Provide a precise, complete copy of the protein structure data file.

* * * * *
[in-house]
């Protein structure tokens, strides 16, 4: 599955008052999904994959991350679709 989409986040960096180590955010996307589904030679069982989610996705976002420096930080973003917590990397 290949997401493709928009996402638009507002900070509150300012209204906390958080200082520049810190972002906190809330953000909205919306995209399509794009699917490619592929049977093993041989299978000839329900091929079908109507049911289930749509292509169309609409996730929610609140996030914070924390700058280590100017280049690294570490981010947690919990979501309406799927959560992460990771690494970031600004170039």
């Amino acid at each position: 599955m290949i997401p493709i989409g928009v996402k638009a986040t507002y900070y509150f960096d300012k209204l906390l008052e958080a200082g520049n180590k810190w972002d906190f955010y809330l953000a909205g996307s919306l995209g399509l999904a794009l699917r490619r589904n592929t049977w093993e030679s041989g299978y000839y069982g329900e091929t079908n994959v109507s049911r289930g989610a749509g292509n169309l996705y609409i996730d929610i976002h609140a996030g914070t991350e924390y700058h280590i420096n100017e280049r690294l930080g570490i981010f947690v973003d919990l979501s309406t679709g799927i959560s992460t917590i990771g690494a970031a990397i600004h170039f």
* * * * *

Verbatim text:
[in-house]
């Protein structure tokens, strides 16, 4: 599955008052999904994959991350679709 989409986040960096180590955010996307589904030679069982989610996705976002420096930080973003917590990397 290949997401493709928009996402638009507002900070509150300012209204906390958080200082520049810190972002906190809330953000909205919306995209399509794009699917490619592929049977093993041989299978000839329900091929079908109507049911289930749509292509169309609409996730929610609140996030914070924390700058280590100017280049690294570490981010947690919990979501309406799927959560992460990771690494970031600004170039």
């Amino acid at each position: 599955m290949i997401p493709i989409g928009v996402k638009a986040t507002y900070y509150f960096d300012k209204l906390l008052e958080a200082g520049n180590k810190w972002d906190f955010y809330l953000a909205g996307s919306l995209g399509l999904a794009l699917r490619r589904n592929t049977w093993e030679s041989g299978y000839y069982g329900e091929t079908n994959v109507s049911r289930g989610a749509g292509n169309l996705y609409i996730d929610i976002h609140a996030g914070t991350e924390y700058h280590i420096n100017e280049r690294l930080g570490i981010f947690v973003d919990l979501s309406t679709g799927i959560s992460t917590i990771g690494a970031a990397i600004h170039f």